Based in the Margaret River region in Western Australia, the Limeburners distillery may not be the largest distillery, with annual output of 120 thousand litres of alcohol. While generally, Limeburners spirit is matured in second fill American Oak barrel with some finished in Australian fortified wine barrels, TWBC's Return to Oz Limeburners release is an unpeated, 5yo single malt, that has been matured in ex-Apera cask. Loads of sweet and tropical fruit notes in a bottle that has been labelled with lime mixed with a little box jelly fish, one of the Australia's most venomous marine animal.

Nose: The nose has notes of biscuits and milk chocolate. It is slightly floral with some milk arrow biscuits. There are tropical fruit notes, specifically pineapple that's come through.

Palate: The palate is rich and sweet, the chocolate note mixed with some vanilla, strawberry jam and pineapple ice cream.

Finish: The finish is medium to long, with the sweet chocolate and some pineapple notes.

Rating (on my very non-scientific scale): 92/100 (Hendy) 

Tria Prima (51.2% ABV, 2yo, xx, Australia, A$294.95


A release from a relatively small distillery shop based in Mount Barker, South Australia. Tria Primer is run by a husband and wife; Paul and Trang Shand and their output is comparatively small. They launched their first whisky in 2021 with TBWC's Tria Primer release being their first independent bottling. 

This particular release, while only 2yo is extraordinary good; the label also reads That Boutique-y Whisky Malt Company. If you disregard the age and blind taste this, you might not even realise it's that young - the texture is great, it's juicy and has layers of complexity that you might expect from older whiskies. It's a release that's been matured in a first fill, Grant Burge, Tawny cask.

The blue ring octopus makes its debut on the label, given its status as South Australia's most venomous marine animal.

Nose: The nose is rich and fruity as well as juicy. There are hints of apricots, raisins and some vanilla, peppermint and milk chocolate

Palate: The palate is rich, smooth, somewhat milky and creamy. It is soft on the palate and there are some stone fruit notes including figs. It fades into a more of a dry spiced sweetness.

Finish: The finish is medium yet still smooth and relatively sweet.

Rating (on my very non-scientific scale): 92/100 (Hendy) 

Corowa (48.5% ABV, 4yo, Corowa, New South Wales, Australia, A$239.95 


The Corowa story began when Dean Druce and his father, Neil bought the Corowa Flour Mill based in Corowa, in central New South Wales for the low sum of one Aussie dollar back in 1990. As a family of grain farmers, they transformed the heritage listed 1920s old flour mill into both, a liquid and chocolate factory. Founded in 2010, the distillery is now one of the bigger distilleries in New South Wales and has a capacity of around 350 thousand litres per annum. 

The 4yo TBWC Corowa release has been matured in ex Tawny cask and has been bottled out of a big batch that saw a tad over 500 bottles. On the label, the dreaded funnel web spider, a deadly venomous spider that you often find lurking in bushes.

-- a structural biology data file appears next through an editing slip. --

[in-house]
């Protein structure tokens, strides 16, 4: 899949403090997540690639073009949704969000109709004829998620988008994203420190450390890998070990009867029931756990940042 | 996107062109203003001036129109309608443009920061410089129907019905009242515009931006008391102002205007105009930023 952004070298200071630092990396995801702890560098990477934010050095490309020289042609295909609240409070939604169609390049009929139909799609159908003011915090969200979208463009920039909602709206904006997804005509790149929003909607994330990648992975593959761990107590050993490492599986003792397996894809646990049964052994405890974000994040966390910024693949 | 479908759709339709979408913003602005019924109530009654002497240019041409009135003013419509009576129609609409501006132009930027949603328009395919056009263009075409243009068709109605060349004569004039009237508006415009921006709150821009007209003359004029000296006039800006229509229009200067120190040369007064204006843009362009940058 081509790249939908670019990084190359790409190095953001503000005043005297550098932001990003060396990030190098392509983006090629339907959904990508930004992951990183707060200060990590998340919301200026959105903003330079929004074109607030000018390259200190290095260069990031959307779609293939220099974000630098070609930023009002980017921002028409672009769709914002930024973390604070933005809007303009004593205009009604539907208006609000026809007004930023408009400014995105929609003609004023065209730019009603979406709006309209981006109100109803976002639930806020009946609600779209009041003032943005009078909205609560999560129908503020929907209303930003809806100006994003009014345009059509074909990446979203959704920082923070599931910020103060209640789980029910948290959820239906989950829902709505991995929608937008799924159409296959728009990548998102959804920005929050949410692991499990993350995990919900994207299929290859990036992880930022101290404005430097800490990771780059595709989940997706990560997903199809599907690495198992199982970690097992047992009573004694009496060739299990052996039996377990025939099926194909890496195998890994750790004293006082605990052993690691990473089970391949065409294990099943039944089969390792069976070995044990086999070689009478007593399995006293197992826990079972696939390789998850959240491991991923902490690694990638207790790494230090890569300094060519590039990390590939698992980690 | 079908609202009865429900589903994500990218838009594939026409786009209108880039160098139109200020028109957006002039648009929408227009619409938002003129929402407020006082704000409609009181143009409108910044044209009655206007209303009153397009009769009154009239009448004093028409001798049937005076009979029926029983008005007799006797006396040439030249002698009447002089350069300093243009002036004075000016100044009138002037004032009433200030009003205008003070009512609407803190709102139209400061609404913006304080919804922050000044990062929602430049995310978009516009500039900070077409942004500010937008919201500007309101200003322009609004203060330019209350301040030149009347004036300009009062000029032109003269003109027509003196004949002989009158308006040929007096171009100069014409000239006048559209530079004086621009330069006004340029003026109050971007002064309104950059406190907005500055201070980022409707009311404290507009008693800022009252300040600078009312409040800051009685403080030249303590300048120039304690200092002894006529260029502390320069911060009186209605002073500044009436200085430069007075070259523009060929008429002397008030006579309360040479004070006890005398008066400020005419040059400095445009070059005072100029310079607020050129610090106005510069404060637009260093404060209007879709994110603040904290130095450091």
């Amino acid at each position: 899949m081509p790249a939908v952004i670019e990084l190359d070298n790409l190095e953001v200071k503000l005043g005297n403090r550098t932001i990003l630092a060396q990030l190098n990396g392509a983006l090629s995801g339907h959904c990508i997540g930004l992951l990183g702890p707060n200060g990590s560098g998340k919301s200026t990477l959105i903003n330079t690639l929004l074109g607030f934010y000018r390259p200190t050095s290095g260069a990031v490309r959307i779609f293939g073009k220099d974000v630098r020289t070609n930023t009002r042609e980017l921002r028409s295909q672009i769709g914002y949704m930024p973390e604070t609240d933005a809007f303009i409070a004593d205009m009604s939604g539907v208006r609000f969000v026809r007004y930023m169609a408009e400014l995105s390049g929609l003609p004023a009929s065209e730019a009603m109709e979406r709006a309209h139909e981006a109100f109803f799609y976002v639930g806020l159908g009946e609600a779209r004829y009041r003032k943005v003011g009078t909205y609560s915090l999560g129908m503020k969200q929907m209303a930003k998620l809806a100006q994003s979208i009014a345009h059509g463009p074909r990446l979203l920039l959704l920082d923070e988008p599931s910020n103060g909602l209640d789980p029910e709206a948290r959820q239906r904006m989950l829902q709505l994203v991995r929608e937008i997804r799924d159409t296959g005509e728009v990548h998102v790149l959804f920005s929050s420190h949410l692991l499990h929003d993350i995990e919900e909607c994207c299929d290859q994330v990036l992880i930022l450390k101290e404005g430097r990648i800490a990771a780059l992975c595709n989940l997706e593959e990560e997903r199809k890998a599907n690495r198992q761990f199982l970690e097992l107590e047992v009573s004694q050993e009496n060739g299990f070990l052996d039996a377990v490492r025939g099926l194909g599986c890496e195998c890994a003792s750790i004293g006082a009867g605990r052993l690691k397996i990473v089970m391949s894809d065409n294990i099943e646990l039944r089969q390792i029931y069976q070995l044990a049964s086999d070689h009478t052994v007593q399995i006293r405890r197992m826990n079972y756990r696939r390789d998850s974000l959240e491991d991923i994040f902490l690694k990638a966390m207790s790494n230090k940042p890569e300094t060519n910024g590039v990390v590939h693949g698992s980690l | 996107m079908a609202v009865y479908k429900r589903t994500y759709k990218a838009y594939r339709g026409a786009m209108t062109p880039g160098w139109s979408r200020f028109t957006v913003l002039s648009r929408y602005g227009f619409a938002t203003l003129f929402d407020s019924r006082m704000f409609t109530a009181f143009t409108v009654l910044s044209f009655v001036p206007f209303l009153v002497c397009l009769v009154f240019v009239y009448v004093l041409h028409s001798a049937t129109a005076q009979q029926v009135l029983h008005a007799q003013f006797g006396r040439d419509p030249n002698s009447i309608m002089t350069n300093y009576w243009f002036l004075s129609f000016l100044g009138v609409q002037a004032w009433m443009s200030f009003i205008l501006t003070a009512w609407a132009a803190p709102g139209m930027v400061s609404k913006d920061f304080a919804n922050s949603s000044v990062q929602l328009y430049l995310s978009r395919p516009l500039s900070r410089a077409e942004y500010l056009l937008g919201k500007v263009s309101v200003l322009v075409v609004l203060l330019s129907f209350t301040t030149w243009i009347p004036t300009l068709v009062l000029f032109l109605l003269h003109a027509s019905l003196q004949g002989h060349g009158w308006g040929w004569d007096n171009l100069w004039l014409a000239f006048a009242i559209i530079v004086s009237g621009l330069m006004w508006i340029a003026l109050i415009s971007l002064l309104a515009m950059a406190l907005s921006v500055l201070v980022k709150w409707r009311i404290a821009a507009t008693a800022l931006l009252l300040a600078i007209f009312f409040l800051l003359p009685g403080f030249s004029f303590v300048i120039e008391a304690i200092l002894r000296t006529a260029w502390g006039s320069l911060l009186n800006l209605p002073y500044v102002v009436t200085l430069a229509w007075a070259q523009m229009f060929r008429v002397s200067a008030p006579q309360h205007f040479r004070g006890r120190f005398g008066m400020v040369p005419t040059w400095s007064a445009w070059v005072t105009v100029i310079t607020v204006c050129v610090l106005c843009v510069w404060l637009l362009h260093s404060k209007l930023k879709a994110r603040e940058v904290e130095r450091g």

Nose: The nose is filled with citrus notes with hints of oak. There are orange, marmalade and honey lollies notes.

Palate: The palate is creamy, rich and smooth, with some chocolate notes, mixed with tropical fruits, pineapple lollies rather and fades away into an oaky spiced note.

Finish: Medium length finish with some spiced remnants

Rating (on my very non-scientific scale): 92/100 (Hendy) 

Overeem (50% ABV, 5yo, Huntingfield, Tasmania, Australia, A$329.95 


As the story goes, Overeem has had a long history since their first release in 2012. With the distillery coming back to the Overeem family in 2020, the label on the TBWC's release signifies New Hope - very much inspired by the Star Wars saga and signals that Overeem is back. This release in fact follows TWBC's first Overeem release in 2015/2016.

The 5yo release has been matured in ex-Apera cask. This one is definitely quality and delicious. 

Nose: The nose has notes of mint chocolate, dried fruits, vanilla, raisins, honey and some peppermint, citrus notes.

Palate: The palate is oily, with some sweet chocolate notes and layered with honey, lime - perhaps lemon lozenge that fades into peppery spiced notes.

Finish: The finish is relatively long and carries some of the spices at the back of the palate.

Rating (on my very non-scientific scale): 93/100 (Hendy) 

Chief's Son (52.1% ABV, 5yo, Somerville, Victoria, Australia, A$294.95 


A small distiller, or rather a micro distiller based in Somerville, Victoria. Chief's Son Distillery was established in 2013 by Stuart and Naomi Macintosh. Chief's Son use a brewers for their wash and they have just one four thousand litre capacity, electrically heated still. The TWBC Chief's Son release is awesome and unique, I mean what's not too like with an earthy, oily notes with some prosciutto thrown in. TWBC's Chief's son release is based from an ex Apera cask. 

Nose: The nose is rich, filled with some wood smoke. There is mint, fruity notes, apples and jelly.

Palate: The palate is rich and viscous and at the same time earthy, with layers of cold meat, salami, prosciutto. Some change to oaky and earthy notes at the end. Quite oily with black pepper and clove spices.

Finish: There are remnants of that oily, salami and smoky notes. Delicious.

Rating (on my very non-scientific scale): 93/100 (Hendy) 

Fleurie (65% ABV, 3yo, Goolwa, South Australia, Australia, A$309.95